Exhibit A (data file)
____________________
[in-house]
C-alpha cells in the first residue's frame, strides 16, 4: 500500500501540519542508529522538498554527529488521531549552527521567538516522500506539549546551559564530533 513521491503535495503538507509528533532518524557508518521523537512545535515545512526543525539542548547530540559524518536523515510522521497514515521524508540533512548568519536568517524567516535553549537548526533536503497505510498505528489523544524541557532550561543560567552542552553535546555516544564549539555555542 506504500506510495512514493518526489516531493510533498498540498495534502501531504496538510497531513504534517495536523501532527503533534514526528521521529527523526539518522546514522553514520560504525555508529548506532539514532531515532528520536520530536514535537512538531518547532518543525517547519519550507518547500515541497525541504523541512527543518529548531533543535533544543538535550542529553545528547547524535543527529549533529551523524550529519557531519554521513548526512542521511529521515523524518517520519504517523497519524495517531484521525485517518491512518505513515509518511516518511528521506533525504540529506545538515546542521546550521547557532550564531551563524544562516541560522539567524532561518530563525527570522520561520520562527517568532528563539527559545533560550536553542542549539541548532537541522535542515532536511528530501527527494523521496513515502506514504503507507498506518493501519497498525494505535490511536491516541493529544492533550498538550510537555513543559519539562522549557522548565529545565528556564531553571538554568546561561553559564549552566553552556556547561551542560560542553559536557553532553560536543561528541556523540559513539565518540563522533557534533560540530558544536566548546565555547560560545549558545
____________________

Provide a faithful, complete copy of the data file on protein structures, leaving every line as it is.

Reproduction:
[in-house]
C-alpha cells in the first residue's frame, strides 16, 4: 500500500501540519542508529522538498554527529488521531549552527521567538516522500506539549546551559564530533 513521491503535495503538507509528533532518524557508518521523537512545535515545512526543525539542548547530540559524518536523515510522521497514515521524508540533512548568519536568517524567516535553549537548526533536503497505510498505528489523544524541557532550561543560567552542552553535546555516544564549539555555542 506504500506510495512514493518526489516531493510533498498540498495534502501531504496538510497531513504534517495536523501532527503533534514526528521521529527523526539518522546514522553514520560504525555508529548506532539514532531515532528520536520530536514535537512538531518547532518543525517547519519550507518547500515541497525541504523541512527543518529548531533543535533544543538535550542529553545528547547524535543527529549533529551523524550529519557531519554521513548526512542521511529521515523524518517520519504517523497519524495517531484521525485517518491512518505513515509518511516518511528521506533525504540529506545538515546542521546550521547557532550564531551563524544562516541560522539567524532561518530563525527570522520561520520562527517568532528563539527559545533560550536553542542549539541548532537541522535542515532536511528530501527527494523521496513515502506514504503507507498506518493501519497498525494505535490511536491516541493529544492533550498538550510537555513543559519539562522549557522548565529545565528556564531553571538554568546561561553559564549552566553552556556547561551542560560542553559536557553532553560536543561528541556523540559513539565518540563522533557534533560540530558544536566548546565555547560560545549558545